World's first flying electric racecar is eyeing the Olympics

The company hopes to make the new cars part of the Olympic sport.
Loukia Papadopoulos
The Airspeeder flying racing car.
The Airspeeder flying racing car.


Australia-based company Airspeeder, which engineered the world’s first flying electric racing car, is now training its electric pods to be part of the Olympic sport one day, according to a report by ABC News published on Friday.

"It is the future, it is pod racing in the sky… it's Star Wars," the company's head of media Stephen Sidlo told ABC News.

"We're not a plane, and we're not a drone… we're a whole new transportation system," he said.

"This is what they call an eVTOL (electric vertical take-off and landing) aircraft… it can go in multiple directions and dimensions."

Trials for the new aircraft are currently being undertaken in the South Australian desert.

"Once we've built and tested all these flying cars, and we've done a number of races, we're going to move to a live broadcast model," Sidlo said.

"And that will open up a lot of opportunities for the world to see what we've been doing in South Australia."

Soon, the flying racing cars could also use augmented reality to join immersive gaming worlds.

The company’s hope is that flying racing pods will become a demonstration sport at the 2032 Olympic Games.

"We'd love to be at the Olympics and do something there," Sidlo said.

"But the only way we're really going to get there is if we validate what the sport looks like, get broadcasts, get a desire from the audience on what they want to see, and also test this safety system.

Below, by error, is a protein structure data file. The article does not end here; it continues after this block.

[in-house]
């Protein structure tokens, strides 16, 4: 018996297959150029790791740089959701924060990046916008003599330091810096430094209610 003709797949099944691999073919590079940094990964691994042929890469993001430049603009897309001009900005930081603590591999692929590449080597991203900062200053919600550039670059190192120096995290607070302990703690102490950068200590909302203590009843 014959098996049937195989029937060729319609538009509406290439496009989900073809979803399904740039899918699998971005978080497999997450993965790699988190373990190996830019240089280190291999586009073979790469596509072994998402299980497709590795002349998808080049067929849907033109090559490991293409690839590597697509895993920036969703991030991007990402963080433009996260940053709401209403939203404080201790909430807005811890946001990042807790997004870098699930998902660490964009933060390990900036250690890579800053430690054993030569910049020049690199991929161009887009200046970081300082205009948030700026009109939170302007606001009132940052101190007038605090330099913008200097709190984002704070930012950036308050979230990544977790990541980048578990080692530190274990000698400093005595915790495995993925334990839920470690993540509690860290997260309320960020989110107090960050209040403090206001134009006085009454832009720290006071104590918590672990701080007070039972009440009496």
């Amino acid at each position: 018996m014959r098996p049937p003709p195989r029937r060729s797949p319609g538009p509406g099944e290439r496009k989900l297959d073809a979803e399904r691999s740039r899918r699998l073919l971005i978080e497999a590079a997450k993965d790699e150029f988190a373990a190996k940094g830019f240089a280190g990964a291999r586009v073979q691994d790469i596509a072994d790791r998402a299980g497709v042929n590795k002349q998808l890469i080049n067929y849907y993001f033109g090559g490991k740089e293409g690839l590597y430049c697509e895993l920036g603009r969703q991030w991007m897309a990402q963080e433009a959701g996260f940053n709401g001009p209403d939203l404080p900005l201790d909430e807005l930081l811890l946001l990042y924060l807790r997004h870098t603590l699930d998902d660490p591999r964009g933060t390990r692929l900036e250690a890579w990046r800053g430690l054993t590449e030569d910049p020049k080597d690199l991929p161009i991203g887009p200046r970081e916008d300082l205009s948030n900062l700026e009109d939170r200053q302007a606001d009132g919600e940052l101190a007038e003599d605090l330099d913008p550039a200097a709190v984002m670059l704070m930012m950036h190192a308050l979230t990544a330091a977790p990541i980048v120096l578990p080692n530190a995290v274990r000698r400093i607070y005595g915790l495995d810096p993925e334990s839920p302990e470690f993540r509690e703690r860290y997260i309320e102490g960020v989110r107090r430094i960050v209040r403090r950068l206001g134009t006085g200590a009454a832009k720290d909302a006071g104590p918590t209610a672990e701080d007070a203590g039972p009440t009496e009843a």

"Once we've done that then yeah, we'll knock on the door of the Olympics and see what we can do."

Dealing with transport problems

John Persico, a director at the Australian Sports Technologies Network, told ABC News that new sports technologies, such as the cars, will prove beneficial to the Games in Brisbane, particularly in alleviating transport problems and shining a light on potential new sporting competitions.

"I define sports technology as the intersection of data, digital and technology at the intersection of sport, entertainment, media and health," Persico said.

"It's one of the most exciting areas for the 2032 Olympics, the ability to be able to create jobs, to create new opportunities, and to create an extraordinary experience for the largest sporting event in the world."

"We've got a really strong local industry with 650 companies in Australia doing sports innovation-related activities across 35 different categories."